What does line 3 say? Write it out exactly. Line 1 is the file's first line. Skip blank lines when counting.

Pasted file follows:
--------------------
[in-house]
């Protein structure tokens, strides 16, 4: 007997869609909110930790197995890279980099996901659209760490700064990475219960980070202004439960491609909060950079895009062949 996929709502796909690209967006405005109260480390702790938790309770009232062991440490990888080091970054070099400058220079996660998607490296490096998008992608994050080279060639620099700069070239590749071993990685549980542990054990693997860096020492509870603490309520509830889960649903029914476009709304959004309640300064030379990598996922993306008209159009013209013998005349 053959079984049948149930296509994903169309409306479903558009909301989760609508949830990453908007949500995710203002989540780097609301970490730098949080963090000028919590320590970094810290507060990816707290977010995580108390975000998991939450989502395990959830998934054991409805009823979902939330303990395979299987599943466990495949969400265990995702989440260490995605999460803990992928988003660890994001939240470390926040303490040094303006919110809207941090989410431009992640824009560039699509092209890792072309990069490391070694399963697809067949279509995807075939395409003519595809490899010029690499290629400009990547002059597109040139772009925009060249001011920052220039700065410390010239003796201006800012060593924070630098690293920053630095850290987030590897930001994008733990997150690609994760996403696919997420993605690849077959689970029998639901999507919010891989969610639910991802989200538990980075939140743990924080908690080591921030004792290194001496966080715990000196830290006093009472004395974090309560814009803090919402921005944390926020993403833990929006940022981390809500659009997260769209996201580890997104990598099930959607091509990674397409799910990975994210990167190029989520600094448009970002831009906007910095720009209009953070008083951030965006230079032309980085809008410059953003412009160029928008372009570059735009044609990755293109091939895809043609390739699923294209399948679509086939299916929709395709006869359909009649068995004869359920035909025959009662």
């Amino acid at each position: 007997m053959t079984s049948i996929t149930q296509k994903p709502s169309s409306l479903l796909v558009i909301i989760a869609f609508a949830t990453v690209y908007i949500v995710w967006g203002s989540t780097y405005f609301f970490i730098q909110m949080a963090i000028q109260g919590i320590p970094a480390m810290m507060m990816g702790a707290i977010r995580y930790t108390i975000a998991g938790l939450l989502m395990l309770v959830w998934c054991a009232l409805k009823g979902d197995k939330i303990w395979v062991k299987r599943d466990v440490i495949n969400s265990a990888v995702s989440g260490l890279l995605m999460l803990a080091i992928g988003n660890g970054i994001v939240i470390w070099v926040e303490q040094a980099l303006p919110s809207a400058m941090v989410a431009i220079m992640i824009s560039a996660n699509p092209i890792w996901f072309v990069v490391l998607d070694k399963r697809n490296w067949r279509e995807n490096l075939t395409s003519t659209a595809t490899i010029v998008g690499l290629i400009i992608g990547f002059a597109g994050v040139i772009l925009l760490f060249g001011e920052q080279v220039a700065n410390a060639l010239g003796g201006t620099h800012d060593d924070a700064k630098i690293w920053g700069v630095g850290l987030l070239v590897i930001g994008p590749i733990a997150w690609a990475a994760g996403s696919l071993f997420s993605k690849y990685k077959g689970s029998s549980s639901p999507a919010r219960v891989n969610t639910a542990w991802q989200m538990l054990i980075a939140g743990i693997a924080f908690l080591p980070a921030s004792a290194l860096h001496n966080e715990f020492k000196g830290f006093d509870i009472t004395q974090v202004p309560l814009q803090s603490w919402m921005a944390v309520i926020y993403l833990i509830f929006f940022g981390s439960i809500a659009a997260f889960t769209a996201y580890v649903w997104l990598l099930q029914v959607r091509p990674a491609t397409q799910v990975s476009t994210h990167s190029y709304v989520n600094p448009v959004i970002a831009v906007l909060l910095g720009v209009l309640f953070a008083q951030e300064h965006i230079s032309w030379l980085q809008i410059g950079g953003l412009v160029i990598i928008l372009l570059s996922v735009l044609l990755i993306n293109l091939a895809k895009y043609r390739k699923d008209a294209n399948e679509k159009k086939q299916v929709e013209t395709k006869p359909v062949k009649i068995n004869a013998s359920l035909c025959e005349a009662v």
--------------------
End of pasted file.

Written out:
């Amino acid at each position: 007997m053959t079984s049948i996929t149930q296509k994903p709502s169309s409306l479903l796909v558009i909301i989760a869609f609508a949830t990453v690209y908007i949500v995710w967006g203002s989540t780097y405005f609301f970490i730098q909110m949080a963090i000028q109260g919590i320590p970094a480390m810290m507060m990816g702790a707290i977010r995580y930790t108390i975000a998991g938790l939450l989502m395990l309770v959830w998934c054991a009232l409805k009823g979902d197995k939330i303990w395979v062991k299987r599943d466990v440490i495949n969400s265990a990888v995702s989440g260490l890279l995605m999460l803990a080091i992928g988003n660890g970054i994001v939240i470390w070099v926040e303490q040094a980099l303006p919110s809207a400058m941090v989410a431009i220079m992640i824009s560039a996660n699509p092209i890792w996901f072309v990069v490391l998607d070694k399963r697809n490296w067949r279509e995807n490096l075939t395409s003519t659209a595809t490899i010029v998008g690499l290629i400009i992608g990547f002059a597109g994050v040139i772009l925009l760490f060249g001011e920052q080279v220039a700065n410390a060639l010239g003796g201006t620099h800012d060593d924070a700064k630098i690293w920053g700069v630095g850290l987030l070239v590897i930001g994008p590749i733990a997150w690609a990475a994760g996403s696919l071993f997420s993605k690849y990685k077959g689970s029998s549980s639901p999507a919010r219960v891989n969610t639910a542990w991802q989200m538990l054990i980075a939140g743990i693997a924080f908690l080591p980070a921030s004792a290194l860096h001496n966080e715990f020492k000196g830290f006093d509870i009472t004395q974090v202004p309560l814009q803090s603490w919402m921005a944390v309520i926020y993403l833990i509830f929006f940022g981390s439960i809500a659009a997260f889960t769209a996201y580890v649903w997104l990598l099930q029914v959607r091509p990674a491609t397409q799910v990975s476009t994210h990167s190029y709304v989520n600094p448009v959004i970002a831009v906007l909060l910095g720009v209009l309640f953070a008083q951030e300064h965006i230079s032309w030379l980085q809008i410059g950079g953003l412009v160029i990598i928008l372009l570059s996922v735009l044609l990755i993306n293109l091939a895809k895009y043609r390739k699923d008209a294209n399948e679509k159009k086939q299916v929709e013209t395709k006869p359909v062949k009649i068995n004869a013998s359920l035909c025959e005349a009662v």